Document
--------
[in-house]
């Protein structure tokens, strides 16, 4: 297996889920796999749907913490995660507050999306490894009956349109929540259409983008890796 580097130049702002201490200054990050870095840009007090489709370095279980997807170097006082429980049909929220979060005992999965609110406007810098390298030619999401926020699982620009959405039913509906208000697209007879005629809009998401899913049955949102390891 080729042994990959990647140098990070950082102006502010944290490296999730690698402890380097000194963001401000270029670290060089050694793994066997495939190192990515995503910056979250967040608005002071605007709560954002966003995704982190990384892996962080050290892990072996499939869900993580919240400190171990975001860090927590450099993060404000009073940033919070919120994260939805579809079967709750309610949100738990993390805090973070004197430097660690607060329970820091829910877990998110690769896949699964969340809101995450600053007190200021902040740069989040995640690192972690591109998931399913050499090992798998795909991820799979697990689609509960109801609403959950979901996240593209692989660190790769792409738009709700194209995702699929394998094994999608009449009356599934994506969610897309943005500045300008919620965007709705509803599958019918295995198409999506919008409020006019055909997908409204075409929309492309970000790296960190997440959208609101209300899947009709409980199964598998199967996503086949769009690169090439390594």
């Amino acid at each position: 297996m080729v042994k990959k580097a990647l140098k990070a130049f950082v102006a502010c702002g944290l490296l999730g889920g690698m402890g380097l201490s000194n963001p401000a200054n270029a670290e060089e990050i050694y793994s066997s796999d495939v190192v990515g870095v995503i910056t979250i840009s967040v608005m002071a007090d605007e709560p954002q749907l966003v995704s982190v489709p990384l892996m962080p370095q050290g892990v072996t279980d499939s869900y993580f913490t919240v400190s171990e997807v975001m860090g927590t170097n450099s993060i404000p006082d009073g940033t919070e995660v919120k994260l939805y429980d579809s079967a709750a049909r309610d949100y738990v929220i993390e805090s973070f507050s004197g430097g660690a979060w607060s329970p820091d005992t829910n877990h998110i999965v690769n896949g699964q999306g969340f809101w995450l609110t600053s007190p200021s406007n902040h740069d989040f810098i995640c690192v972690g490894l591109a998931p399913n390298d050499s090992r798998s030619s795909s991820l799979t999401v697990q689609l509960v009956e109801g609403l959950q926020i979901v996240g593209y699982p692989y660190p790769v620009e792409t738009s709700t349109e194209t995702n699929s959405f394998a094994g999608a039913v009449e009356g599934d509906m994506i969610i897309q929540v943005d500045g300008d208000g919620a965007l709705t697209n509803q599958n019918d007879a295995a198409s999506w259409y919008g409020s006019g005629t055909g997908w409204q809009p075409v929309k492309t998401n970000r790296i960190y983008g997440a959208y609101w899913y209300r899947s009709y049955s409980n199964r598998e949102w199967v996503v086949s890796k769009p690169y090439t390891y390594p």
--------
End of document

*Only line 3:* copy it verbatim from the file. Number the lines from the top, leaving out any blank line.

């Amino acid at each position: 297996m080729v042994k990959k580097a990647l140098k990070a130049f950082v102006a502010c702002g944290l490296l999730g889920g690698m402890g380097l201490s000194n963001p401000a200054n270029a670290e060089e990050i050694y793994s066997s796999d495939v190192v990515g870095v995503i910056t979250i840009s967040v608005m002071a007090d605007e709560p954002q749907l966003v995704s982190v489709p990384l892996m962080p370095q050290g892990v072996t279980d499939s869900y993580f913490t919240v400190s171990e997807v975001m860090g927590t170097n450099s993060i404000p006082d009073g940033t919070e995660v919120k994260l939805y429980d579809s079967a709750a049909r309610d949100y738990v929220i993390e805090s973070f507050s004197g430097g660690a979060w607060s329970p820091d005992t829910n877990h998110i999965v690769n896949g699964q999306g969340f809101w995450l609110t600053s007190p200021s406007n902040h740069d989040f810098i995640c690192v972690g490894l591109a998931p399913n390298d050499s090992r798998s030619s795909s991820l799979t999401v697990q689609l509960v009956e109801g609403l959950q926020i979901v996240g593209y699982p692989y660190p790769v620009e792409t738009s709700t349109e194209t995702n699929s959405f394998a094994g999608a039913v009449e009356g599934d509906m994506i969610i897309q929540v943005d500045g300008d208000g919620a965007l709705t697209n509803q599958n019918d007879a295995a198409s999506w259409y919008g409020s006019g005629t055909g997908w409204q809009p075409v929309k492309t998401n970000r790296i960190y983008g997440a959208y609101w899913y209300r899947s009709y049955s409980n199964r598998e949102w199967v996503v086949s890796k769009p690169y090439t390891y390594p």